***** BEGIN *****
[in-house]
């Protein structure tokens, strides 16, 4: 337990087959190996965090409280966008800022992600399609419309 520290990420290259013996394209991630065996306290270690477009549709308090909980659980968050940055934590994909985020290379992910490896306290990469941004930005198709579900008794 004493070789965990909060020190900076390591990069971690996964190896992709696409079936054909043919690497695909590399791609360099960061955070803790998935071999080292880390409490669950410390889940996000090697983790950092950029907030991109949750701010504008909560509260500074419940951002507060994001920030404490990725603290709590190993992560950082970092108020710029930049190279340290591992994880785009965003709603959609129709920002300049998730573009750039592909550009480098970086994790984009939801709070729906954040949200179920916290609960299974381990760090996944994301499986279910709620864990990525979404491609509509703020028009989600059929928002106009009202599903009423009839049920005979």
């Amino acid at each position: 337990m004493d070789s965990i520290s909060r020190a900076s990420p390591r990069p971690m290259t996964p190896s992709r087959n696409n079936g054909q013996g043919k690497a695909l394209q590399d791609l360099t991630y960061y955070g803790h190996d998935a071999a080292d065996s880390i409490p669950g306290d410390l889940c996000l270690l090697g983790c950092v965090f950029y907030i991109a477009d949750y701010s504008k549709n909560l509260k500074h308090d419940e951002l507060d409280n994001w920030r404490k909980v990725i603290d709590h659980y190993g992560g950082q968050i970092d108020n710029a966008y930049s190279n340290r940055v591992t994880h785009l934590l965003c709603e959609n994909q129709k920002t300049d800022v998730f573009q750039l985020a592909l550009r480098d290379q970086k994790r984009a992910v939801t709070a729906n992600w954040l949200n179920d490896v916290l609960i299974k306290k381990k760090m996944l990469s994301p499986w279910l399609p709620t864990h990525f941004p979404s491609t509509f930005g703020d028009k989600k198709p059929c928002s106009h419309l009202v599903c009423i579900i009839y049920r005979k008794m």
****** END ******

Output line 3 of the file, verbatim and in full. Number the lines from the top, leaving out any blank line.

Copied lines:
């Amino acid at each position: 337990m004493d070789s965990i520290s909060r020190a900076s990420p390591r990069p971690m290259t996964p190896s992709r087959n696409n079936g054909q013996g043919k690497a695909l394209q590399d791609l360099t991630y960061y955070g803790h190996d998935a071999a080292d065996s880390i409490p669950g306290d410390l889940c996000l270690l090697g983790c950092v965090f950029y907030i991109a477009d949750y701010s504008k549709n909560l509260k500074h308090d419940e951002l507060d409280n994001w920030r404490k909980v990725i603290d709590h659980y190993g992560g950082q968050i970092d108020n710029a966008y930049s190279n340290r940055v591992t994880h785009l934590l965003c709603e959609n994909q129709k920002t300049d800022v998730f573009q750039l985020a592909l550009r480098d290379q970086k994790r984009a992910v939801t709070a729906n992600w954040l949200n179920d490896v916290l609960i299974k306290k381990k760090m996944l990469s994301p499986w279910l399609p709620t864990h990525f941004p979404s491609t509509f930005g703020d028009k989600k198709p059929c928002s106009h419309l009202v599903c009423i579900i009839y049920r005979k008794m």